Isaiah 33:14 – A Lesser Known Prooftext

Isaiah 33:14 gives a warning to sinners by means of a question, and this question is occasionally pointed to by apologists of the traditional view as evidence for eternal conscious hell: 1 Hell: Suppose It’s True after All? [tract], (Wheaton, IL: Good News Tracts, 1995). 2 Millard Erickson,  Christian Theology., 2nd edition (Grand Rapids, MI: Baker Academic, 1998), 1246. 3 William Hendriksen, The Bible on the Life Hereafter (Grand Rapids, MI: Baker Book House, 1987), 202.

“The sinners in Zion are terrified; trembling grips the godless: “Who of us can dwell with the consuming fire? Who of us can dwell with everlasting burning?” 4 Las citas bíblicas presentadas en esta traducción al español son tomadas de la Reina Valera 1960.

The last line is what is really emphasized. The passage says “everlasting burning,” so doesn’t that prove eternal conscious hell?

This one phrase (translated to English) may sound friendly to eternal torment at first glance, but that is where any semblance of support for eternal torment in this passage ends.
An aside, as comes up with several other eternal conscious hell prooftexts, be on the lookout for anyone who cites this passage about everlasting *burning* to support the doctrine but who also denies that hell involves literal fire or some supernatural equivalent. Their reasoning is inconsistent, and it is among the many reasons why the softened, separation-from-God form of eternal conscious hell that has become popular (even among theological conservatives) is very weak – even more so than a traditional view of eternal fiery torture. 5 For more on this, see “The Many and Varied Problems with the Modern, Metaphorical View of Eternal Conscious Hell“.

Perhaps the first thing to notice is that Isaiah 33:14 never actually says that the wicked will experience everlasting burning. Obviously, rhetorical questions are a thing, but a rhetorical question here could, all else being equal, be used to make the point that the wicked, in fact, do not burn forever specifically because they are unable to dwell with it.

And all else is not equal, because that is exactly what the rest of the passage indicates. Everlasting burning is not what the wicked will experience. Rather, the fire is that of God himself, and only the righteous can withstand the experience.

The passage does not stop at Verse 14. Rather, Isaiah goes on to answer the question:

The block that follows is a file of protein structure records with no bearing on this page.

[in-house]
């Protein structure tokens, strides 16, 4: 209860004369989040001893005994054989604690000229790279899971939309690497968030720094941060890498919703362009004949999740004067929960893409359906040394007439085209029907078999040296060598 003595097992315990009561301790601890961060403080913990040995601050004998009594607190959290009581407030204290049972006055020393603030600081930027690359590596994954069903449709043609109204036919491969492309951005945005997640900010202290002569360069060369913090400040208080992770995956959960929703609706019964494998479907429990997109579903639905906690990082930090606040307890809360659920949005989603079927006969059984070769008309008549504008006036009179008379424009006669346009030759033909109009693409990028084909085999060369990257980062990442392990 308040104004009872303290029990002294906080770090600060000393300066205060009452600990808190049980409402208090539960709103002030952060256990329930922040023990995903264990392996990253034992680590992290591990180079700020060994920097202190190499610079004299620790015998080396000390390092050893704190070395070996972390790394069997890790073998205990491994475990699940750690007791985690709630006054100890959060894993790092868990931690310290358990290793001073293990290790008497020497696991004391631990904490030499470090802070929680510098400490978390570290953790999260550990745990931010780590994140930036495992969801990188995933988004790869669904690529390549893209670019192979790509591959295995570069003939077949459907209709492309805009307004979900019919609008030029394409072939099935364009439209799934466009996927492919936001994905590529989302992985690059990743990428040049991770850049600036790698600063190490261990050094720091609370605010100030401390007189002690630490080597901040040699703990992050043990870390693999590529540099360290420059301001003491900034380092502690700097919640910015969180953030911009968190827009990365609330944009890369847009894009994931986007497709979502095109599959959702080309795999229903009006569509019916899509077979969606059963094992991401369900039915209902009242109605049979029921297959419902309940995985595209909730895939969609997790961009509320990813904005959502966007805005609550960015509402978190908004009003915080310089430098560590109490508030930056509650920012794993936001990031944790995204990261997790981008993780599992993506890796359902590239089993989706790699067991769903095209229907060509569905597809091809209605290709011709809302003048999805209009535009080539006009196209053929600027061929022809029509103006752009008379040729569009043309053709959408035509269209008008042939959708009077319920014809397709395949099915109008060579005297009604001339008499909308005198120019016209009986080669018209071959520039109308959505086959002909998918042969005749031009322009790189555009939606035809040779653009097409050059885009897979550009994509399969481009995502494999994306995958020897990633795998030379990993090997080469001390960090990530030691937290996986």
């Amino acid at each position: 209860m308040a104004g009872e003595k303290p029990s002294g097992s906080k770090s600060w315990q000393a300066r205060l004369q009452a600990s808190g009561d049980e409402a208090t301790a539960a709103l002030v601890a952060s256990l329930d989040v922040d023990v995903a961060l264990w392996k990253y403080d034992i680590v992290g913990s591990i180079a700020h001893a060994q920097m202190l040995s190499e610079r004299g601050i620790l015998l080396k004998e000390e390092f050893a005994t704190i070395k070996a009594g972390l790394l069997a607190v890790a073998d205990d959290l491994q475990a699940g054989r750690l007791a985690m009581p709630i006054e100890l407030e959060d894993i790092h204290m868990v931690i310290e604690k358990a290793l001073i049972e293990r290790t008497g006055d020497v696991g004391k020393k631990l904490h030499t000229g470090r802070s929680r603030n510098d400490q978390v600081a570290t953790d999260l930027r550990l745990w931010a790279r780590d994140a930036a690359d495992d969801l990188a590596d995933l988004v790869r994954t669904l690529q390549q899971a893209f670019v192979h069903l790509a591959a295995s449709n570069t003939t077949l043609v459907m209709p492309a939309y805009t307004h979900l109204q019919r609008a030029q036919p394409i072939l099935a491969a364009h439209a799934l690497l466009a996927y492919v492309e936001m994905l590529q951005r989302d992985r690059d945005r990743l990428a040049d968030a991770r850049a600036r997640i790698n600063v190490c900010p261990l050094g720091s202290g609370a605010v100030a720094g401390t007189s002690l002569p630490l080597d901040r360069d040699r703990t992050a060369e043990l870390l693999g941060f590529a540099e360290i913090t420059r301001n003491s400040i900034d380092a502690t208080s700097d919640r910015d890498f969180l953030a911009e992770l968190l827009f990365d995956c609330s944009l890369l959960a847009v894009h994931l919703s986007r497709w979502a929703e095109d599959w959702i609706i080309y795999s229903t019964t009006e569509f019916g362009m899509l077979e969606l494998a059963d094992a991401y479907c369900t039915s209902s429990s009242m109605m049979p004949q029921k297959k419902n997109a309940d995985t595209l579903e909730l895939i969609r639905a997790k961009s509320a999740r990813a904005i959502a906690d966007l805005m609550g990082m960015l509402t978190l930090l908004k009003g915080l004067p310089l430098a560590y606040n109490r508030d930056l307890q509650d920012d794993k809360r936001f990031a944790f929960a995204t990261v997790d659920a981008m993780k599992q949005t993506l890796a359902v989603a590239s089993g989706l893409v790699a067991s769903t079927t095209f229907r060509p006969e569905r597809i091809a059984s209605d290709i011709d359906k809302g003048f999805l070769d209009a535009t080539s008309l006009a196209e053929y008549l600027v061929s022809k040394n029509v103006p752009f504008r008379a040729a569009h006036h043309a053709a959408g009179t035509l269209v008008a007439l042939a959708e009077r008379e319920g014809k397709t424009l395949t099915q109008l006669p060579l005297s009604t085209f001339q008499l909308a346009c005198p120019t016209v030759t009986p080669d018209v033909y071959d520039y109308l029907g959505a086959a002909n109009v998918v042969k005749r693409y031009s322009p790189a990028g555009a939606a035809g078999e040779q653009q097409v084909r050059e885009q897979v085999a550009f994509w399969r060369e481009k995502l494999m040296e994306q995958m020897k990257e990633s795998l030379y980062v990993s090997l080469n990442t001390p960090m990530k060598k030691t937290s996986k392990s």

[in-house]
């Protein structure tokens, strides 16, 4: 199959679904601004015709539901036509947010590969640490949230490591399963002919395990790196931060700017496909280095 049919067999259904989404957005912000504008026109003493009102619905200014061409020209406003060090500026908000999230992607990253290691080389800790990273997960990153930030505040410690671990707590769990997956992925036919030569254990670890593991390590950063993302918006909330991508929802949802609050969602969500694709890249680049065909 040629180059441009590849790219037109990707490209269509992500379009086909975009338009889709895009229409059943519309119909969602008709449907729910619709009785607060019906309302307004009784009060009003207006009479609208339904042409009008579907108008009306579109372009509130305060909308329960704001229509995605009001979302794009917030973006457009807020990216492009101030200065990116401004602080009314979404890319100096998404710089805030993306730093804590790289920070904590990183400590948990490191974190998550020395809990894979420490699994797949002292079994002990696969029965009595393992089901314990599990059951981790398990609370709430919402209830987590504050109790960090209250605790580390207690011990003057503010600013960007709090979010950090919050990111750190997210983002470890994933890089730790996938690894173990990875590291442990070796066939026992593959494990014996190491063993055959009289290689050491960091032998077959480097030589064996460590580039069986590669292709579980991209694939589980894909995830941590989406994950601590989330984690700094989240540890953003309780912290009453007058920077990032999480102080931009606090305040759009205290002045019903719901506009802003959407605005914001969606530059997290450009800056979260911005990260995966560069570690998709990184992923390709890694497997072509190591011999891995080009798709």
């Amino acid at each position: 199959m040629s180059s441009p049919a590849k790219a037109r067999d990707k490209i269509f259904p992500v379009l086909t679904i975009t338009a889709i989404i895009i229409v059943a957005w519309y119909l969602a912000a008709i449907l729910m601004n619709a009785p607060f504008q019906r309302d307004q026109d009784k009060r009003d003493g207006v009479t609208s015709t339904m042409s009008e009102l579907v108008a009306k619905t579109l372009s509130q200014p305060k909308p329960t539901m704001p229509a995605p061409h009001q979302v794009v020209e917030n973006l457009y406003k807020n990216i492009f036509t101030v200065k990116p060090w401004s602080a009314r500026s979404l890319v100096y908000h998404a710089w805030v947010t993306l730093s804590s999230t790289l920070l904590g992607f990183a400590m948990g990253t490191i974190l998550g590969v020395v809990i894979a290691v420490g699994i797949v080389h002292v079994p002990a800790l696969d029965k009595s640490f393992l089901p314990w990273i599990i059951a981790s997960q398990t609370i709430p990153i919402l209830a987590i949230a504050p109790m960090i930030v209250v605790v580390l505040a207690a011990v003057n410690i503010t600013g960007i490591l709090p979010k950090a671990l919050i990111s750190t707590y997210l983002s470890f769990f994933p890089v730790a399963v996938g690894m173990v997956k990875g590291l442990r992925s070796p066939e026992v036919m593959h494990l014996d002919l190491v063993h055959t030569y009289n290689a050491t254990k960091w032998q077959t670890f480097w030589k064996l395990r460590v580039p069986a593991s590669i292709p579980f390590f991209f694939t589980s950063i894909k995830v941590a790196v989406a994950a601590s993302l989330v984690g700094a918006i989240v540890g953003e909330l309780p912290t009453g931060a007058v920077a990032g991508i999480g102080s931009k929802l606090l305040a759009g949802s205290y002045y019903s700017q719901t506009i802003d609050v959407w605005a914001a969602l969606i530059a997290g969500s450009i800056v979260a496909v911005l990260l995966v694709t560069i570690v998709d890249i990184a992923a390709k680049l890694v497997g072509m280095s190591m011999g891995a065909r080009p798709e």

Those who walk righteously and speak what is right, who reject gain from extortion and keep their hands from accepting bribes, who stop their ears against plots of murder and shut their eyes against contemplating evil—they are the ones who will dwell on the heights, whose refuge will be the mountain fortress. Their bread will be supplied, and water will not fail them (Isaiah 33:15-16).

It is the righteous who can dwell on the heights. The righteous can dwell where the wicked cannot.

The general flow of thought makes it most reasonable that God is answering the question he posed through Isaiah. But if this is so, it would sure seem like his point is that the righteous can dwell specifically in the place of consuming fire and everlasting burning (unlike the wicked).

Does this mean the righteous go to hell? Certainly not. Rather, the scripture tells us that God himself is a consuming fire (Deuteronomy 4:24; 9:3). The fact that Verse 14 itself speaks of dwelling “with consuming fire” is quite telling.

God’s presence and fire are intertwined elsewhere in the Old Testament, such as Exodus 3:1-6, Judges 6:28-24, and Zechariah 2:5. It is a fairly common motif in scripture (which is probably why the Holy Spirit appeared in the form of fire at Pentecost in Acts 2:3). Normally, fire would burn people to death, and God’s fiery presence does so to the unrighteous (like Nadab and Abihu in Leviticus 10:2). But the takeaway here would be that this will not be the case for the righteous.

Now, one could argue that Verses 15 and 16 do not conclusively show that God is saying that the wicked cannot dwell in his fiery presence (i.e. that they die instead) while the righteous can. But doesn’t this, at the very least, serve as a reasonable alternative to the traditionalist interpretation, even if it doesn’t disprove the traditionalist interpretation?

Of course, it doesn’t stop at being merely a reasonable alternative, because there are also Verses 10-12:

“Now will I arise,” says the Lord. “Now will I be exalted; now will I be lifted up. You conceive chaff, you give birth to straw; your breath is a fire that consumes you. The peoples will be burned to ashes; like cut thornbushes they will be set ablaze.”